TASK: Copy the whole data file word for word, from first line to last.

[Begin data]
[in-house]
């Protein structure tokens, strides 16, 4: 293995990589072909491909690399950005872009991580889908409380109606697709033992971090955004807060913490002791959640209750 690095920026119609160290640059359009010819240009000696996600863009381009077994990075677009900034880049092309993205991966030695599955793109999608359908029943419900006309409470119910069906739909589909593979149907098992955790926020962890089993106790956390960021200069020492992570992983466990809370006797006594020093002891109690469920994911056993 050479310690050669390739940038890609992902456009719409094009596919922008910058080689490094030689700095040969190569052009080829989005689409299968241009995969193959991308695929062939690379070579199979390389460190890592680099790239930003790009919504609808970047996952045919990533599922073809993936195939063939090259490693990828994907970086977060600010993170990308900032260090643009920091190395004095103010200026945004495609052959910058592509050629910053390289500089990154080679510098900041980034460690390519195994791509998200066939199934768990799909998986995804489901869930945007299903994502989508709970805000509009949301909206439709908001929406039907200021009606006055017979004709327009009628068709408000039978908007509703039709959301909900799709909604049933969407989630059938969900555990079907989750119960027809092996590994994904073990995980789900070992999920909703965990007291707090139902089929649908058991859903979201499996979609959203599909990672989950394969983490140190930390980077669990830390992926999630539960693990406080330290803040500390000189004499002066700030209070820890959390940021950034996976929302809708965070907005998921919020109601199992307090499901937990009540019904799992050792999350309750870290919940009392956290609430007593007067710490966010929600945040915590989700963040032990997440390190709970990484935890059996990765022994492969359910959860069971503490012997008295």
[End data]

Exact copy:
[in-house]
């Protein structure tokens, strides 16, 4: 293995990589072909491909690399950005872009991580889908409380109606697709033992971090955004807060913490002791959640209750 690095920026119609160290640059359009010819240009000696996600863009381009077994990075677009900034880049092309993205991966030695599955793109999608359908029943419900006309409470119910069906739909589909593979149907098992955790926020962890089993106790956390960021200069020492992570992983466990809370006797006594020093002891109690469920994911056993 050479310690050669390739940038890609992902456009719409094009596919922008910058080689490094030689700095040969190569052009080829989005689409299968241009995969193959991308695929062939690379070579199979390389460190890592680099790239930003790009919504609808970047996952045919990533599922073809993936195939063939090259490693990828994907970086977060600010993170990308900032260090643009920091190395004095103010200026945004495609052959910058592509050629910053390289500089990154080679510098900041980034460690390519195994791509998200066939199934768990799909998986995804489901869930945007299903994502989508709970805000509009949301909206439709908001929406039907200021009606006055017979004709327009009628068709408000039978908007509703039709959301909900799709909604049933969407989630059938969900555990079907989750119960027809092996590994994904073990995980789900070992999920909703965990007291707090139902089929649908058991859903979201499996979609959203599909990672989950394969983490140190930390980077669990830390992926999630539960693990406080330290803040500390000189004499002066700030209070820890959390940021950034996976929302809708965070907005998921919020109601199992307090499901937990009540019904799992050792999350309750870290919940009392956290609430007593007067710490966010929600945040915590989700963040032990997440390190709970990484935890059996990765022994492969359910959860069971503490012997008295």